For the first time in years, ambiguity surrounds the Lebanese presidential election in both the Lebanese and international arena, making the poll open to all possibilities, including a presidential vacuum.
Such a void would be filled by the current national unity government, which brought together political parties with contradictory agendas.
Diplomatic sources say there is a pessimistic atmosphere over the vote, due to the belief that there will be no regional breakthroughs or settlement while the Arab world’s attention is focused on Syria, Bahrain, Iraq and Yemen.
According to the sources, there is a level of regional understanding about Lebanon, underscored by other countries’ interest in not letting the situation in the country deteriorate toward another civil war.
This attitude has also been made clear in the formation of Prime Minister Tammam Salam’s Cabinet, which includes March 8 and March 14 groups as well as centrists, and a desire to ensure the presidential election passes peacefully.
The sources say there is a clear understanding between members of the international community, particularly those in the International Support Group for Lebanon – which includes the Security Council’s permanent members – to prevent the outbreak of an intra-Lebanese conflict. They are trying to avoid this by paving the way for stability, supporting the national economy and boosting the capability of the Lebanese Army and other state security services.
This is evident in the understanding reached in March between U.S. Secretary of State John Kerry and his Russian counterpart Sergey Lavrov regarding the importance of protecting Lebanon from the conflict in Syria. The two men found common ground on this matter despite their differences over Ukraine and many other issues.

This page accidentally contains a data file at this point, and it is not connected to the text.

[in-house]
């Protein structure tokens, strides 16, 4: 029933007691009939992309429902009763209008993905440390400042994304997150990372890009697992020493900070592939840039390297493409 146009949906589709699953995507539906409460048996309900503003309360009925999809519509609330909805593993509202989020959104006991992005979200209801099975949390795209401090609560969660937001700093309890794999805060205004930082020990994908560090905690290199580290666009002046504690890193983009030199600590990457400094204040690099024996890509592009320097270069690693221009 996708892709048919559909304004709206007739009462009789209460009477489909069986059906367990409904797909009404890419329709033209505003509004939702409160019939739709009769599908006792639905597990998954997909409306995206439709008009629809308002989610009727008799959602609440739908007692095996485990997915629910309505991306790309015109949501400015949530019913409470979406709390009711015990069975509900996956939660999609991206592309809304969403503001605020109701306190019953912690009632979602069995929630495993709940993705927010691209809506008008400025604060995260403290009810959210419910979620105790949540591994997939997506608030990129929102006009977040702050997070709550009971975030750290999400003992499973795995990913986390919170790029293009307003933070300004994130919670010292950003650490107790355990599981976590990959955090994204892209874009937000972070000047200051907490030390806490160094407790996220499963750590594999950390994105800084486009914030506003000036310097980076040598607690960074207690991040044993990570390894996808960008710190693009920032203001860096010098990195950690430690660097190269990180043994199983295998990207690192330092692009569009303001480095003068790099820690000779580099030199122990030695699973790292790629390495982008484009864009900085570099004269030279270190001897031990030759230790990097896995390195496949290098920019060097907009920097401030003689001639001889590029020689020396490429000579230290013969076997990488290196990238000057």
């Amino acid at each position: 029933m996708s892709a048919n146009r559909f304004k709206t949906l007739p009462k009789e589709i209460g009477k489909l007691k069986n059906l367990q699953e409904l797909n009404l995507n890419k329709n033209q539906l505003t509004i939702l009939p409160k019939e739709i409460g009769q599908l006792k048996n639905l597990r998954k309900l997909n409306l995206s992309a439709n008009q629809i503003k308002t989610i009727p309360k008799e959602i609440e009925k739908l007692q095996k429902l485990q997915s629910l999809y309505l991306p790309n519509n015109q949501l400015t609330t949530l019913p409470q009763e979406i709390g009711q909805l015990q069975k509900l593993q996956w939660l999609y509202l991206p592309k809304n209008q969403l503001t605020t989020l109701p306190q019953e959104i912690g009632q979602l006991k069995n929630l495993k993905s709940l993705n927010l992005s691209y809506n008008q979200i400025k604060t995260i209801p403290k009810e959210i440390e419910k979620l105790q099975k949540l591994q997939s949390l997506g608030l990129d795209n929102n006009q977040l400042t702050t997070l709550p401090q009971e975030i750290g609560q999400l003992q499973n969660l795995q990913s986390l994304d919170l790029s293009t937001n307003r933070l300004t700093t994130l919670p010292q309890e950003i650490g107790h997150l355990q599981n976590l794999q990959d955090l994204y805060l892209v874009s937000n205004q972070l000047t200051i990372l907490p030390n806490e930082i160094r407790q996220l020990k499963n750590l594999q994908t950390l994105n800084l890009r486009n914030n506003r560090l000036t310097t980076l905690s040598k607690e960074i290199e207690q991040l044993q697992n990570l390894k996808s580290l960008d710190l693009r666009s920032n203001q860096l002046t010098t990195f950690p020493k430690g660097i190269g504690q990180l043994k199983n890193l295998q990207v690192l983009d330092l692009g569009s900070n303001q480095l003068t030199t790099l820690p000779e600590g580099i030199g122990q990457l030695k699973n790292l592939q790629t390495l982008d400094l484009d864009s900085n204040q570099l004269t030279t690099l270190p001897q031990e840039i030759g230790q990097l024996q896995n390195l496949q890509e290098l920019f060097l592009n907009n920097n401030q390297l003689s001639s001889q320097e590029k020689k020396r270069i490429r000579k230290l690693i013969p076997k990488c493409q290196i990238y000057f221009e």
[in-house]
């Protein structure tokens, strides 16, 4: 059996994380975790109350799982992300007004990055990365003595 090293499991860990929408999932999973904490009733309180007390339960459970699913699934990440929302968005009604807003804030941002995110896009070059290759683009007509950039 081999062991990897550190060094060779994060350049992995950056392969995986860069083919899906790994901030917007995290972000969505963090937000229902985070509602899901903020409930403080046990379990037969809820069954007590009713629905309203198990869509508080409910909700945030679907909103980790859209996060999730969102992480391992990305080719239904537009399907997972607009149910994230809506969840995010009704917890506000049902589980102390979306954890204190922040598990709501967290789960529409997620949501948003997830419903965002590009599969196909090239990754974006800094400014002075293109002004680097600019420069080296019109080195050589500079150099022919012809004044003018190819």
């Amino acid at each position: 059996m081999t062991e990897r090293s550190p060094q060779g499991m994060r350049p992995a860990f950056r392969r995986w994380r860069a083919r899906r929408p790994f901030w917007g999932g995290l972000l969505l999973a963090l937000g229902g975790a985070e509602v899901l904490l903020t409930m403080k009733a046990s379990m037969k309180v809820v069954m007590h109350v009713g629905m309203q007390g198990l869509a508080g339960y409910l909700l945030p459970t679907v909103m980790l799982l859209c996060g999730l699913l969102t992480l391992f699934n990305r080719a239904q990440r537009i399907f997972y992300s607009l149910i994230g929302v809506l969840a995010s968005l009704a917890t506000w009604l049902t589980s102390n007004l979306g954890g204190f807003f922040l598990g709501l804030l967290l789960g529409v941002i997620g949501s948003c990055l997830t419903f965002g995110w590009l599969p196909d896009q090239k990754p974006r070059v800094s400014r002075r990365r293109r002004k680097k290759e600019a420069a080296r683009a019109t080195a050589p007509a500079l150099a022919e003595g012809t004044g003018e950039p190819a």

It also became clear at the conference that Italy was expected to support the Lebanese Army, as were the statements and decisions of various other international and regional groups.
According to the sources, international powers are not expected to directly intervene in the presidential election in light of the Lebanese parties’ insistence on holding the poll according to the Constitution.
It is expected, however, that vigorous international efforts will be exerted to ensure the smooth running of the election, due to the fact that the constitutional requirement that the winning candidate receives 86 votes is unlikely to be fulfilled in the absence of consensus on who should fill the post.
Regarding last month’s Saudi-American summit, the sources pointed out that, according to information made available to them, the meetings dealt mostly with issues of common interest, including the situation in Syria, Iraq and Lebanon, as well as how to fight takfiri and terrorist groups.
They did not discuss the Lebanese presidential election, but agreed on the importance of maintaining stability in the country.
The sources suggest a situation in which international parties are seeking clarification on the current state of Lebanon, as evidenced by the questions posed by ambassadors in Lebanon during their talks with local leaders and politicians.
Regarding the war in Syria, the sources echo U.N.-Arab League envoy Lakhdar Ibrahimi’s comments on the difficulty of organizing a Geneva III conference, adding that some people felt that the rebels’ gains in Latakia and the regime’s victories in Yabroud might encourage efforts to find a diplomatic solution to the conflict.
However, most of the sources believe the Syrian government will not agree to hold talks, since it is advancing on the ground and is confident of its capacity to deter the opposition’s attacks in Latakia and continue to Deraa and the Ghouta suburb of Damascus.
The Syrian opposition, on the other hand, feels that its apparent victory on the ground in rural Latakia will be an advantage during any negotiations.
Even so, the possibility of a Geneva III conference is very slight, and is likely to remain so unless the U.S. and Russia reach an agreement on the Syrian presidential elections.